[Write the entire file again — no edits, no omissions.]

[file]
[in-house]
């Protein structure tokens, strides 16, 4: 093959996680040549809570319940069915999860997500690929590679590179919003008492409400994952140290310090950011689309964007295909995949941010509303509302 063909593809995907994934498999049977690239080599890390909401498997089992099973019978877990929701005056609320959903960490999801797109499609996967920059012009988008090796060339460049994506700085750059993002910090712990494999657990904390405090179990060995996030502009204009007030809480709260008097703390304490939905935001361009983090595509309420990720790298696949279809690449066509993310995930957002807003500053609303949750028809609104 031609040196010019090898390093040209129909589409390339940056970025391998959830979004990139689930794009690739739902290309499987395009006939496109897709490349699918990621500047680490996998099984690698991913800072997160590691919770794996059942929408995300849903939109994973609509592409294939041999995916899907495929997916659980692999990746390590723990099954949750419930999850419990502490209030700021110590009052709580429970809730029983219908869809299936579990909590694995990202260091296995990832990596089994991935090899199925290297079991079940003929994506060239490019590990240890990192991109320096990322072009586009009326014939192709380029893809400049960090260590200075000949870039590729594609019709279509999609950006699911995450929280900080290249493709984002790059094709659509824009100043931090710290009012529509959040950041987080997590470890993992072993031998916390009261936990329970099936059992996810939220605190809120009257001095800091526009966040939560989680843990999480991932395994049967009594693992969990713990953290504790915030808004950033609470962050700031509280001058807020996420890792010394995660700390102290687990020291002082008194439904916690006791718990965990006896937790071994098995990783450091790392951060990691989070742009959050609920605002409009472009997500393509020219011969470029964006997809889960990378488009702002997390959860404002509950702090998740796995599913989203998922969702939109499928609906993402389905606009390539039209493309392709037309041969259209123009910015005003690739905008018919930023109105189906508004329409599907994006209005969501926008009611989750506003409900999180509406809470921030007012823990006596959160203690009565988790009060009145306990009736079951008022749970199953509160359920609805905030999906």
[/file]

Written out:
[in-house]
């Protein structure tokens, strides 16, 4: 093959996680040549809570319940069915999860997500690929590679590179919003008492409400994952140290310090950011689309964007295909995949941010509303509302 063909593809995907994934498999049977690239080599890390909401498997089992099973019978877990929701005056609320959903960490999801797109499609996967920059012009988008090796060339460049994506700085750059993002910090712990494999657990904390405090179990060995996030502009204009007030809480709260008097703390304490939905935001361009983090595509309420990720790298696949279809690449066509993310995930957002807003500053609303949750028809609104 031609040196010019090898390093040209129909589409390339940056970025391998959830979004990139689930794009690739739902290309499987395009006939496109897709490349699918990621500047680490996998099984690698991913800072997160590691919770794996059942929408995300849903939109994973609509592409294939041999995916899907495929997916659980692999990746390590723990099954949750419930999850419990502490209030700021110590009052709580429970809730029983219908869809299936579990909590694995990202260091296995990832990596089994991935090899199925290297079991079940003929994506060239490019590990240890990192991109320096990322072009586009009326014939192709380029893809400049960090260590200075000949870039590729594609019709279509999609950006699911995450929280900080290249493709984002790059094709659509824009100043931090710290009012529509959040950041987080997590470890993992072993031998916390009261936990329970099936059992996810939220605190809120009257001095800091526009966040939560989680843990999480991932395994049967009594693992969990713990953290504790915030808004950033609470962050700031509280001058807020996420890792010394995660700390102290687990020291002082008194439904916690006791718990965990006896937790071994098995990783450091790392951060990691989070742009959050609920605002409009472009997500393509020219011969470029964006997809889960990378488009702002997390959860404002509950702090998740796995599913989203998922969702939109499928609906993402389905606009390539039209493309392709037309041969259209123009910015005003690739905008018919930023109105189906508004329409599907994006209005969501926008009611989750506003409900999180509406809470921030007012823990006596959160203690009565988790009060009145306990009736079951008022749970199953509160359920609805905030999906």